Keeping Children Safe in Out Of School Settings (OOSS)
An out of school setting (OOSS) is a group, club, individual, or provider offering tuition, training, instruction, or activities to children in England without their parents’ or carers’ supervision that is not a:
- 16-19 academy
- provider caring for children under 8 years old which is registered with Ofsted or a childminder agency.
Parents/carers need to be aware that out of school settings providers are not subject to the same regulation as registered schools or childcare settings. They are not required to be registered by any statutory organisation and there are no regulations governing tutors or many after school activities (unless it is an Ofsted registered childcare provision) meaning that:
- any person can work at an out of school setting
- tutors do not have to be a qualified teacher
Examples of out of school settings
There are a range of activities which would be considered to be an out of school setting including, but not restricted to, the following:
- tuition and learning centres
- extracurricular clubs or settings, e.g. sports, dance, music, art and drama classes, tuition, clubs and training
- uniformed youth organisations, e.g. the Scouts, Guides and cadets
- open access youth providers
- supplementary schools
- private language schools, including those for children coming from abroad
- religious settings which offer education in their own faith, e.g. yeshivas, madrassahs and Sunday schools
Guidance to support you choosing a safe setting for your child
Most Out of school settings are safe spaces which provide fun, educational activities and classes for children of all ages. However, as a parent or carer, you will want to be reassured that your child is safe while they are not in your care.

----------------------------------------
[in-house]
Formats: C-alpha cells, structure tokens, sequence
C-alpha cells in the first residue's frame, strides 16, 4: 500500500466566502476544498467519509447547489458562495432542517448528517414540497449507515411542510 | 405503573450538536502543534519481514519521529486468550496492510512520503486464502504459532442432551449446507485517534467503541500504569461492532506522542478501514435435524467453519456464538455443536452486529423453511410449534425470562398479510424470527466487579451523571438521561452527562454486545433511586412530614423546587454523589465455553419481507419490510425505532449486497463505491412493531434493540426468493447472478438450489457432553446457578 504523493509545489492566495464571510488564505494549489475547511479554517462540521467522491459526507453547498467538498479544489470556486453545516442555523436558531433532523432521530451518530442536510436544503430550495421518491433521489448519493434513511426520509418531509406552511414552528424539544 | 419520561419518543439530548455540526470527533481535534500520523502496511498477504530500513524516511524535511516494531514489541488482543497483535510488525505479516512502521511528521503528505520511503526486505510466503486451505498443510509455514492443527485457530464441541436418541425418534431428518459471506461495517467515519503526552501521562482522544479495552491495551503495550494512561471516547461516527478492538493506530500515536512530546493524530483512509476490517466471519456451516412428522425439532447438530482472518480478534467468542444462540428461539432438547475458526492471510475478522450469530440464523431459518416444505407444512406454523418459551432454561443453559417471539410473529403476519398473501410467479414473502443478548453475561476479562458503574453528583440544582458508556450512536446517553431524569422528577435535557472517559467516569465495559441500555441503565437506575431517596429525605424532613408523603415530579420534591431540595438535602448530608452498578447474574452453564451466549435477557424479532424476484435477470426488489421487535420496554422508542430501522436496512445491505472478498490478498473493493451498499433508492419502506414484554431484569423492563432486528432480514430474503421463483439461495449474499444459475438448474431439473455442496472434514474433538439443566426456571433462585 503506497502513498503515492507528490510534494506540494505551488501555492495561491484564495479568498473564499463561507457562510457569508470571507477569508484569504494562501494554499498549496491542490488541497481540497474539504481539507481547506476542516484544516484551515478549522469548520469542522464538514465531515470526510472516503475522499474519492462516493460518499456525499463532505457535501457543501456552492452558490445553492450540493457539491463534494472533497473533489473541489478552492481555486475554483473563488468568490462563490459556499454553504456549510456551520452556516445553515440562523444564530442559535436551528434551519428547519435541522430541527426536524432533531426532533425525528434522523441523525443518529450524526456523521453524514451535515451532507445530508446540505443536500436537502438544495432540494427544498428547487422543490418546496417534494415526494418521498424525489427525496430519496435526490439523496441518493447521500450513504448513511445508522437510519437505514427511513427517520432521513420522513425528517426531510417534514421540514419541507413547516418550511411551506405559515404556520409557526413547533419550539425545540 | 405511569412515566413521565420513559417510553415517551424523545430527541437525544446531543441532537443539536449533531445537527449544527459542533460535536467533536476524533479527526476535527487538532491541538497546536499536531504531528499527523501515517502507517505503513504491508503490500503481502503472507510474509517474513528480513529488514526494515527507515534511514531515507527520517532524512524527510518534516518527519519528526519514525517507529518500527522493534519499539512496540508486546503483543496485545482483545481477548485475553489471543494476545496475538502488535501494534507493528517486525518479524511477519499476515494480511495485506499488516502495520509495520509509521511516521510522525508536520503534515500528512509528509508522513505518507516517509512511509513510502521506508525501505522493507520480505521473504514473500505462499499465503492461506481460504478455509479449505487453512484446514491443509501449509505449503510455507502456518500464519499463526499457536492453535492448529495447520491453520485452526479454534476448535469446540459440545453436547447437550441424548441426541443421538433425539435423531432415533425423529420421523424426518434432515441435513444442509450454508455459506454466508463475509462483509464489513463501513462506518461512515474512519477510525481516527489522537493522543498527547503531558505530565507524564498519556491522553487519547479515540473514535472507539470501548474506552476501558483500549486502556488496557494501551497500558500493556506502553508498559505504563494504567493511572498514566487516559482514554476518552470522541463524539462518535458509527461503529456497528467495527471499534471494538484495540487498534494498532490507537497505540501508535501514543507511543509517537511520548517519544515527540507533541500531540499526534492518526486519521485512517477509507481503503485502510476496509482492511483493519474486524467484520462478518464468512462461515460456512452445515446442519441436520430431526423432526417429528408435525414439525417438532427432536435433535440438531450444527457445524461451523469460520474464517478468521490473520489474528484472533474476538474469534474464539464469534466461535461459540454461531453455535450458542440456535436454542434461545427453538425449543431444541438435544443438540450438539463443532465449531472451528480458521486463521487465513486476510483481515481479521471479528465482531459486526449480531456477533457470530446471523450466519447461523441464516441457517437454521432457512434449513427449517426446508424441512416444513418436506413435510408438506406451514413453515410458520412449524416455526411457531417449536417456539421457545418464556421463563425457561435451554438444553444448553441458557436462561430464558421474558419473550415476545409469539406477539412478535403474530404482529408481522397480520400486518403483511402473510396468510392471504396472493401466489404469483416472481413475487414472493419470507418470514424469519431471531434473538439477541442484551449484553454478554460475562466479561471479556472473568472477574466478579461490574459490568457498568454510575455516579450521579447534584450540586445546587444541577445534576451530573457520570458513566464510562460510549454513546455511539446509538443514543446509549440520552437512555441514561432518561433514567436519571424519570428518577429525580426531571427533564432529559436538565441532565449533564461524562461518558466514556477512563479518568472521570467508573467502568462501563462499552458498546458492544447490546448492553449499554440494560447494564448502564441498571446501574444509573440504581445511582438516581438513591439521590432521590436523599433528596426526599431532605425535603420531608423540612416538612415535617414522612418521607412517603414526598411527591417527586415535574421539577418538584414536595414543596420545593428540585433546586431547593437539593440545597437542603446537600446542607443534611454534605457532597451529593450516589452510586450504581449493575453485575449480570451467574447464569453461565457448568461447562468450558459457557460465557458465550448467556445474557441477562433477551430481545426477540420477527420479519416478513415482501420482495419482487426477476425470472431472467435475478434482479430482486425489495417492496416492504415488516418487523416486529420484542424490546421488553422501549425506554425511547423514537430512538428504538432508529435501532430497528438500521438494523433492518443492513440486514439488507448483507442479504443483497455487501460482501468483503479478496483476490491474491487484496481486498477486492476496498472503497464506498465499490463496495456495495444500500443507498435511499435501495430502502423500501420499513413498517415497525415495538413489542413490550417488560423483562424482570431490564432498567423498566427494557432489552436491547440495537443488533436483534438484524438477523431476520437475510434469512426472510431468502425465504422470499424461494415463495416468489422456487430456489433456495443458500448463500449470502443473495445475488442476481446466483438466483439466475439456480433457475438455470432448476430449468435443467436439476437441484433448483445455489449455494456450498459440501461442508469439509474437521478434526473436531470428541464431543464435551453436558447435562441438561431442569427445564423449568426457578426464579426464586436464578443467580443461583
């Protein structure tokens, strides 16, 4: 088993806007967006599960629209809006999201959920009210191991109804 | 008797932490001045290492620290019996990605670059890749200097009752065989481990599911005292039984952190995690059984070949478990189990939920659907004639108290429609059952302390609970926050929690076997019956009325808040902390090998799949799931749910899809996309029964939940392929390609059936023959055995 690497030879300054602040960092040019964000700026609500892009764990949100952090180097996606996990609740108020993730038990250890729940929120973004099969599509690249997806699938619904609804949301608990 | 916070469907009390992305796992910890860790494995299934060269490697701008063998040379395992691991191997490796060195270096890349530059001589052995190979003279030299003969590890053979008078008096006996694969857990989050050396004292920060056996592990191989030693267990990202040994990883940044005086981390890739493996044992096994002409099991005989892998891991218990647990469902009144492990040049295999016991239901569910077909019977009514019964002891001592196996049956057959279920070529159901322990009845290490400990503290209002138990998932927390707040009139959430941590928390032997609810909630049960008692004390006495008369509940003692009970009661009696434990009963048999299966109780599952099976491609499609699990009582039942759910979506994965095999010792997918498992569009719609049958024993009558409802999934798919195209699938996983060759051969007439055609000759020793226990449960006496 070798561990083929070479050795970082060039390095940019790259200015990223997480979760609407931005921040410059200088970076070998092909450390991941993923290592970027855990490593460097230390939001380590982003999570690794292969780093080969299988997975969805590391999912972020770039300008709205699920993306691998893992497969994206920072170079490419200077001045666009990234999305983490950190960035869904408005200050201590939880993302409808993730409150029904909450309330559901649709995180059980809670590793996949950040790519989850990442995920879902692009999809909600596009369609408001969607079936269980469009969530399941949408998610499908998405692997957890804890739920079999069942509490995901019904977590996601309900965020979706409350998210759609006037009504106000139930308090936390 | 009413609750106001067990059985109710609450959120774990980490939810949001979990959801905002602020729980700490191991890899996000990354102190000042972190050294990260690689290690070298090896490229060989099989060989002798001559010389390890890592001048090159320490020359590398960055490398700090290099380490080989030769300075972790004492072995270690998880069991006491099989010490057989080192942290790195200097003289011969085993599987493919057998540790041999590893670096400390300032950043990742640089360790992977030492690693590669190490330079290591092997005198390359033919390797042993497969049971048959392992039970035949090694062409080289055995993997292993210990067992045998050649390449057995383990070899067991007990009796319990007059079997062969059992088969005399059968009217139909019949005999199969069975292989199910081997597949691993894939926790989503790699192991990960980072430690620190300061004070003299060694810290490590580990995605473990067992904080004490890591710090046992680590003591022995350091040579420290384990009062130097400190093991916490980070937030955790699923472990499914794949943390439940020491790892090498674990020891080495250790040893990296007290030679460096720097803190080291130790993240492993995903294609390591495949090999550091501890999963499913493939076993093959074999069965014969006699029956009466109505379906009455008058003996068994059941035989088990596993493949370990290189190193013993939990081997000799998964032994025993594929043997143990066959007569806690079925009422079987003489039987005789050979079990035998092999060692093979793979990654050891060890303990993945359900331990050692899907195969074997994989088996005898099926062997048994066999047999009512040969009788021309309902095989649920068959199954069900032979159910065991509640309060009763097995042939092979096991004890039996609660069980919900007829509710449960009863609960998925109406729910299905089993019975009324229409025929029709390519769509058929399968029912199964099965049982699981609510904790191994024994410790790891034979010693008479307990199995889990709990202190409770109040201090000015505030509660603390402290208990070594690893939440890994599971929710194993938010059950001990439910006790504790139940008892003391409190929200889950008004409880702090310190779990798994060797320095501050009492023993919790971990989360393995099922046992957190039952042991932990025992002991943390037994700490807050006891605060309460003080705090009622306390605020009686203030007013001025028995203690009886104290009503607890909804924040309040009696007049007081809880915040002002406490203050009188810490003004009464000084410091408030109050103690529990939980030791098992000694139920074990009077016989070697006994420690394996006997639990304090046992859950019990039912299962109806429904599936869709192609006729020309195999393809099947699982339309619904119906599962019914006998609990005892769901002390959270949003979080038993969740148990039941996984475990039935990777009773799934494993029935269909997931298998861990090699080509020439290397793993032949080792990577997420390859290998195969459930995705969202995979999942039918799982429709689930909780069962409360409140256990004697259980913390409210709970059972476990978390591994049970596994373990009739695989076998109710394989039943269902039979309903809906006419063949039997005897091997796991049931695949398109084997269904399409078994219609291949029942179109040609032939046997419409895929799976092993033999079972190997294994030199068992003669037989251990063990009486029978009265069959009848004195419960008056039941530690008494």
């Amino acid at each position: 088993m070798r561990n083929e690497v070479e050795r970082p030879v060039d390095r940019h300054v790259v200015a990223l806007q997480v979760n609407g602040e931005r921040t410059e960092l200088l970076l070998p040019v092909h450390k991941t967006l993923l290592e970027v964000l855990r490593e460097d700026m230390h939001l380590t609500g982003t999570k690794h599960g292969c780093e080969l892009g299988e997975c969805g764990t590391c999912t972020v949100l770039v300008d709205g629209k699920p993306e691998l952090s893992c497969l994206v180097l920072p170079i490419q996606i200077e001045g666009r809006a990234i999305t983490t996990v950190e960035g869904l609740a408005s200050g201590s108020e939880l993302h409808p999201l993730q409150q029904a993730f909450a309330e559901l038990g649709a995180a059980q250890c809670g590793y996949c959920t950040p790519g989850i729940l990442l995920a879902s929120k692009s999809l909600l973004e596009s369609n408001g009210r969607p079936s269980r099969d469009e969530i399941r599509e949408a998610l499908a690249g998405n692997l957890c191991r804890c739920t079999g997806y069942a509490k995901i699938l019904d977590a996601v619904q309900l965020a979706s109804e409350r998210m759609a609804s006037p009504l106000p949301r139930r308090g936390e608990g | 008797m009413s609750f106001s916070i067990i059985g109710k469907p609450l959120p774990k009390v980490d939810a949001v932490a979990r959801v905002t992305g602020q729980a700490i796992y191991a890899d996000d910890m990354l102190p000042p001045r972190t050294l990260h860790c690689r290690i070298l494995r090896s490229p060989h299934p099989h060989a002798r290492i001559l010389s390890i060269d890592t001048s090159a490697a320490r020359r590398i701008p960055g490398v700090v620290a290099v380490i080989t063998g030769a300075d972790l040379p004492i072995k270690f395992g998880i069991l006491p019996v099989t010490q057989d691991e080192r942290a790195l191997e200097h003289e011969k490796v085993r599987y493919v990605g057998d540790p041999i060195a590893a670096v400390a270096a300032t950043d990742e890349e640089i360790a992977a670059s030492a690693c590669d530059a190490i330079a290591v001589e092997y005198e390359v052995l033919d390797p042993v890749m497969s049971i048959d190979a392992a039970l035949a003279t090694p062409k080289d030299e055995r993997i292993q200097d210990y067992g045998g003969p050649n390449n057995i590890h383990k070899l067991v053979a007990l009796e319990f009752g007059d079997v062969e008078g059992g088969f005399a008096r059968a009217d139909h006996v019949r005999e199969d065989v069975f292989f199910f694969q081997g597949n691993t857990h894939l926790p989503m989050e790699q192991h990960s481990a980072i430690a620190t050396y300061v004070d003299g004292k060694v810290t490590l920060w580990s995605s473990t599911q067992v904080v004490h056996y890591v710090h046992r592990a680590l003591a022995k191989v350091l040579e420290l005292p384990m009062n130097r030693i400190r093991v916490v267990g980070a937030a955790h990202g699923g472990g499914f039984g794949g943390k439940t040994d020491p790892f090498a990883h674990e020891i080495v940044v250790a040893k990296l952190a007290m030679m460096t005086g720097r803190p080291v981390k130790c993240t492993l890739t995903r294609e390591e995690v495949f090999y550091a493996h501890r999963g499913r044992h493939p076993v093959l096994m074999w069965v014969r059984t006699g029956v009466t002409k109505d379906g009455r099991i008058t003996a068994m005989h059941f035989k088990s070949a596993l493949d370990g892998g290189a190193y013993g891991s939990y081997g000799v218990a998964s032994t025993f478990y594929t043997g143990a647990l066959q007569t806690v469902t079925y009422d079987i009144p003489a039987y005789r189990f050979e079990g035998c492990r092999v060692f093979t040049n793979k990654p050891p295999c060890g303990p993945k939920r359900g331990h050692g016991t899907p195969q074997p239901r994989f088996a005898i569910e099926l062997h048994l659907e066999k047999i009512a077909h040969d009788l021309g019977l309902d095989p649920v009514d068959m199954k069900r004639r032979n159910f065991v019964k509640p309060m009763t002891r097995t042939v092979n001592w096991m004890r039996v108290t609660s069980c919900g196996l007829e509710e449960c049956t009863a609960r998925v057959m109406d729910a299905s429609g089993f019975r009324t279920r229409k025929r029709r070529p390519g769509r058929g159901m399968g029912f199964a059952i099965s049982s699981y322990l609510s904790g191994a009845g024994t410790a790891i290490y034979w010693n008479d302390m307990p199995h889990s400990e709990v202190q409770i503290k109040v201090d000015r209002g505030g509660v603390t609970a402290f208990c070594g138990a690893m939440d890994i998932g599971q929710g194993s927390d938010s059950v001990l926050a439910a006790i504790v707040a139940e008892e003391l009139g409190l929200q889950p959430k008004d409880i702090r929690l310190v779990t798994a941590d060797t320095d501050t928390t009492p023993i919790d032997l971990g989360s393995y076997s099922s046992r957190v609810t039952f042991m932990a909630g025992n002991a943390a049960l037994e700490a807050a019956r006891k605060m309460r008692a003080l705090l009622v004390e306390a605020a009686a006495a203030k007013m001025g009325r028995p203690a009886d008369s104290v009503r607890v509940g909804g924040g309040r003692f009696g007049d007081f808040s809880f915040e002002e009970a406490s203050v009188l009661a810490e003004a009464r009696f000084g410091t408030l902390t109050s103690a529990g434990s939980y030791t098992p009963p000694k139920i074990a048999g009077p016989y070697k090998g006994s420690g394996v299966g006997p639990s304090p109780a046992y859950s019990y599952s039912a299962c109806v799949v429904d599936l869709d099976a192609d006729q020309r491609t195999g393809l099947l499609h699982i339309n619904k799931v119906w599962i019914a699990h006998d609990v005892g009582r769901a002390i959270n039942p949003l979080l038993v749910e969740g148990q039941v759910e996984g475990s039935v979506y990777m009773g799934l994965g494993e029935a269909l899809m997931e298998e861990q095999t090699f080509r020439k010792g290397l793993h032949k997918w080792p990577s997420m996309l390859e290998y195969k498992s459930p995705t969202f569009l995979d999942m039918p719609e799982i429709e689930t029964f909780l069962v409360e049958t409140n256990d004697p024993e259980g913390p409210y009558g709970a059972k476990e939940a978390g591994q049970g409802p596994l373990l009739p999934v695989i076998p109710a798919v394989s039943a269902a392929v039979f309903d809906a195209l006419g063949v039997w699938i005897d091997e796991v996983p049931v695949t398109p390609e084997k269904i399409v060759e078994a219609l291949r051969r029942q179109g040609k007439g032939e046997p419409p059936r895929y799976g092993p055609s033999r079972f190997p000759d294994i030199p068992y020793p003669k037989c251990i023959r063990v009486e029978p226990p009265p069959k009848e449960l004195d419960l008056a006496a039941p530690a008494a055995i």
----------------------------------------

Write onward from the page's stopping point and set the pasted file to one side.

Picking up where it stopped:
In October 2020 the Department for Education (DfE) published a collection of guidance to parents and providers in relation to out-of-school settings (OOSS). The guidance documents are intended to help you choose a safe setting for your child. They cover community activities, after-school clubs, supplementary schools, tuition, music lessons, sports training and include:
- questions you may want to ask a provider
- examples of good answers you should expect to hear back
- warning signs you should look out for when choosing a provider
You should feel able to ask questions about the provider’s activities and policies. A well-run and trustworthy provider will welcome questions. Questions to help parents and carers choose out-of-school settings
Disclaimer: It is recommended that you always check with providers that their service or organisation meets your requirements. The Council offers an impartial information and signposting service but cannot recommend or endorse any providers listed.
Code of Practice for providers
The guidance for parents and carers sits alongside a code of practice for providers, which lays out the minimum level of safeguarding practice providers should have in place to reduce the risk of harm to children in clubs, tuition or community-led activities. You can find the ‘Keeping Children Safe during Community Activities, After‑School Clubs and Tuition’ code of practice and parental guidance at gov.uk.